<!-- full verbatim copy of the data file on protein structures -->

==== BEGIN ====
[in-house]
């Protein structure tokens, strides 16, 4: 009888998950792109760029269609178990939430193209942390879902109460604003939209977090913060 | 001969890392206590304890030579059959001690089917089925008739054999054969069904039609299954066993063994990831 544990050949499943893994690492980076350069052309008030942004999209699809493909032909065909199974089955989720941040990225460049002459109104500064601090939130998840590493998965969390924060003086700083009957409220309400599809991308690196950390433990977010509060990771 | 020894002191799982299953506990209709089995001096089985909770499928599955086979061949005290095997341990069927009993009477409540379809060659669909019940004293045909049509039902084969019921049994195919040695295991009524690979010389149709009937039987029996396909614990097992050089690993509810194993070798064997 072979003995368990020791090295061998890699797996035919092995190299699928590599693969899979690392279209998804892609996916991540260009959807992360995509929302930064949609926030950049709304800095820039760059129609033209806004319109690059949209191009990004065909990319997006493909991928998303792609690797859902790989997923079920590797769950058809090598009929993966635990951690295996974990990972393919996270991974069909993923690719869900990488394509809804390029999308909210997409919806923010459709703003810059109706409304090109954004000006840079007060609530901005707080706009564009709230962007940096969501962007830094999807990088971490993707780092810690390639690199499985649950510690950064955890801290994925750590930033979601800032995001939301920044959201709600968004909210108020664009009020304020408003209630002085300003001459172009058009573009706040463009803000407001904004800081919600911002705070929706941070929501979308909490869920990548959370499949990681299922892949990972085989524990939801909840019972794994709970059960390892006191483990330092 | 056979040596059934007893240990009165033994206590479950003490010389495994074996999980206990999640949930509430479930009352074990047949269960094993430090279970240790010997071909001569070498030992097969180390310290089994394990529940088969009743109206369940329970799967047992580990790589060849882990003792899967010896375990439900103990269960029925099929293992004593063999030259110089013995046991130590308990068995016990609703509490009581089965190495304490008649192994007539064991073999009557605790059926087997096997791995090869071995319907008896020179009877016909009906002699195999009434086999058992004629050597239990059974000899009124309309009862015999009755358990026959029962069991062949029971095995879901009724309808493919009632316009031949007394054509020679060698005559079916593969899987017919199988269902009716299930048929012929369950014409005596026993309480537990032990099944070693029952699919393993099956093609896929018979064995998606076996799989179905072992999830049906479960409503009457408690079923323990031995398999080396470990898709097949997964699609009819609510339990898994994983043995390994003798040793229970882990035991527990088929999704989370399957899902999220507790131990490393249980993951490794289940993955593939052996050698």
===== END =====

[in-house]
């Protein structure tokens, strides 16, 4: 009888998950792109760029269609178990939430193209942390879902109460604003939209977090913060 | 001969890392206590304890030579059959001690089917089925008739054999054969069904039609299954066993063994990831 544990050949499943893994690492980076350069052309008030942004999209699809493909032909065909199974089955989720941040990225460049002459109104500064601090939130998840590493998965969390924060003086700083009957409220309400599809991308690196950390433990977010509060990771 | 020894002191799982299953506990209709089995001096089985909770499928599955086979061949005290095997341990069927009993009477409540379809060659669909019940004293045909049509039902084969019921049994195919040695295991009524690979010389149709009937039987029996396909614990097992050089690993509810194993070798064997 072979003995368990020791090295061998890699797996035919092995190299699928590599693969899979690392279209998804892609996916991540260009959807992360995509929302930064949609926030950049709304800095820039760059129609033209806004319109690059949209191009990004065909990319997006493909991928998303792609690797859902790989997923079920590797769950058809090598009929993966635990951690295996974990990972393919996270991974069909993923690719869900990488394509809804390029999308909210997409919806923010459709703003810059109706409304090109954004000006840079007060609530901005707080706009564009709230962007940096969501962007830094999807990088971490993707780092810690390639690199499985649950510690950064955890801290994925750590930033979601800032995001939301920044959201709600968004909210108020664009009020304020408003209630002085300003001459172009058009573009706040463009803000407001904004800081919600911002705070929706941070929501979308909490869920990548959370499949990681299922892949990972085989524990939801909840019972794994709970059960390892006191483990330092 | 056979040596059934007893240990009165033994206590479950003490010389495994074996999980206990999640949930509430479930009352074990047949269960094993430090279970240790010997071909001569070498030992097969180390310290089994394990529940088969009743109206369940329970799967047992580990790589060849882990003792899967010896375990439900103990269960029925099929293992004593063999030259110089013995046991130590308990068995016990609703509490009581089965190495304490008649192994007539064991073999009557605790059926087997096997791995090869071995319907008896020179009877016909009906002699195999009434086999058992004629050597239990059974000899009124309309009862015999009755358990026959029962069991062949029971095995879901009724309808493919009632316009031949007394054509020679060698005559079916593969899987017919199988269902009716299930048929012929369950014409005596026993309480537990032990099944070693029952699919393993099956093609896929018979064995998606076996799989179905072992999830049906479960409503009457408690079923323990031995398999080396470990898709097949997964699609009819609510339990898994994983043995390994003798040793229970882990035991527990088929999704989370399957899902999220507790131990490393249980993951490794289940993955593939052996050698």